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Targeting Lumbar Spinal Neural Circuitry by Epidural Stimulation to Restore Motor Function after Spinal Cord Injury
Verfasser / VerfasserinMinassian, Karen ; McKay, W. Barry ; Binder, Heinrich ; Hofstoetter, Ursula S.
Erschienen in
Neurotherapeutics, 2016, Jg. 13, H. 2, S. 284-294
ErschienenSpringer, 2016
DokumenttypAufsatz in einer Zeitschrift
Schlagwörter (EN)Epidural spinal cord stimulation / Human / Motor recovery / Residual supraspinal control / Spinal circuitry / Spinal cord injury
URNurn:nbn:at:at-ubmuw:3-1156 Persistent Identifier (URN)
 Das Werk ist frei verfügbar
Targeting Lumbar Spinal Neural Circuitry by Epidural Stimulation to Restore Motor Function after Spinal Cord Injury [4.02 mb]
Zusammenfassung (Englisch)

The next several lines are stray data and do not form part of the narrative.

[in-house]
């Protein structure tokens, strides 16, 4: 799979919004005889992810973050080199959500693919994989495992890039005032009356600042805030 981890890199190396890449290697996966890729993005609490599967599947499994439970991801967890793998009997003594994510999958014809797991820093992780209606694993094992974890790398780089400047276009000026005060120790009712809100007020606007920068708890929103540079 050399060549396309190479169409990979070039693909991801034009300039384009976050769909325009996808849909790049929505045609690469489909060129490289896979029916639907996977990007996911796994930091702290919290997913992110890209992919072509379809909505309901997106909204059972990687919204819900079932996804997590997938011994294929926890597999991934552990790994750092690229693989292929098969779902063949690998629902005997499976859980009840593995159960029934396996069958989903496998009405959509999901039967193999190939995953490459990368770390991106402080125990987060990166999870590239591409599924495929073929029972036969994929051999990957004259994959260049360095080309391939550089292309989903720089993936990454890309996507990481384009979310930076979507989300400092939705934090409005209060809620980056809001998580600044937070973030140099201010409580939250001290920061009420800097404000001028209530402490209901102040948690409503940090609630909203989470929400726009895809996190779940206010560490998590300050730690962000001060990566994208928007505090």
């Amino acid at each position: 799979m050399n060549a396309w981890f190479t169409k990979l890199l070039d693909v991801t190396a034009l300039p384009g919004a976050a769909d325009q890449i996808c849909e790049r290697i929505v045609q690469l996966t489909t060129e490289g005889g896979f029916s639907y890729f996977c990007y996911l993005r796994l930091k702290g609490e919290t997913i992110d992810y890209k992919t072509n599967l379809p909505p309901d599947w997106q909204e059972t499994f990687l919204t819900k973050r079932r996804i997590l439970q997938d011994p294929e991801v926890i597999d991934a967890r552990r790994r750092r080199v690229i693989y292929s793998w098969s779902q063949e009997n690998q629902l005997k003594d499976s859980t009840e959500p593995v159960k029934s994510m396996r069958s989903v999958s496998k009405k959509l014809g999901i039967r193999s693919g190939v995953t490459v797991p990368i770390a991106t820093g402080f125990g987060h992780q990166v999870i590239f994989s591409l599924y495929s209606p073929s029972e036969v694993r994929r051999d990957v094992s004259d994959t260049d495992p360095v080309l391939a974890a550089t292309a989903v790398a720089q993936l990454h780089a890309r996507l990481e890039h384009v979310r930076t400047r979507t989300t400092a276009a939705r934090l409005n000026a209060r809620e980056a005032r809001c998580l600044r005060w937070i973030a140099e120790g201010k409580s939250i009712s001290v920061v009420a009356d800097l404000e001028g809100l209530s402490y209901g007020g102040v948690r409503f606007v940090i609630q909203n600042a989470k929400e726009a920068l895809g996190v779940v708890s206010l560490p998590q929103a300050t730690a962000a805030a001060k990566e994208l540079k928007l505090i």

Epidural spinal cord stimulation has a long history of application for improving motor control in spinal cord injury. This review focuses on its resurgence following the progress made in understanding the underlying neurophysiological mechanisms and on recent reports of its augmentative effects upon otherwise subfunctional volitional motor control. Early work revealed that the spinal circuitry involved in lower-limb motor control can be accessed by stimulating through electrodes placed epidurally over the posterior aspect of the lumbar spinal cord below a paralyzing injury. Current understanding is that such stimulation activates large-to-medium-diameter sensory fibers within the posterior roots. Those fibers then trans-synaptically activate various spinal reflex circuits and plurisegmentally organized interneuronal networks that control more complex contraction and relaxation patterns involving multiple muscles. The induced change in responsiveness of this spinal motor circuitry to any residual supraspinal input via clinically silent translesional neural connections that have survived the injury may be a likely explanation for rudimentary volitional control enabled by epidural stimulation in otherwise paralyzed muscles. Technological developments that allow dynamic control of stimulation parameters and the potential for activity-dependent beneficial plasticity may further unveil the remarkable capacity of spinal motor processing that remains even after severe spinal cord injuries.

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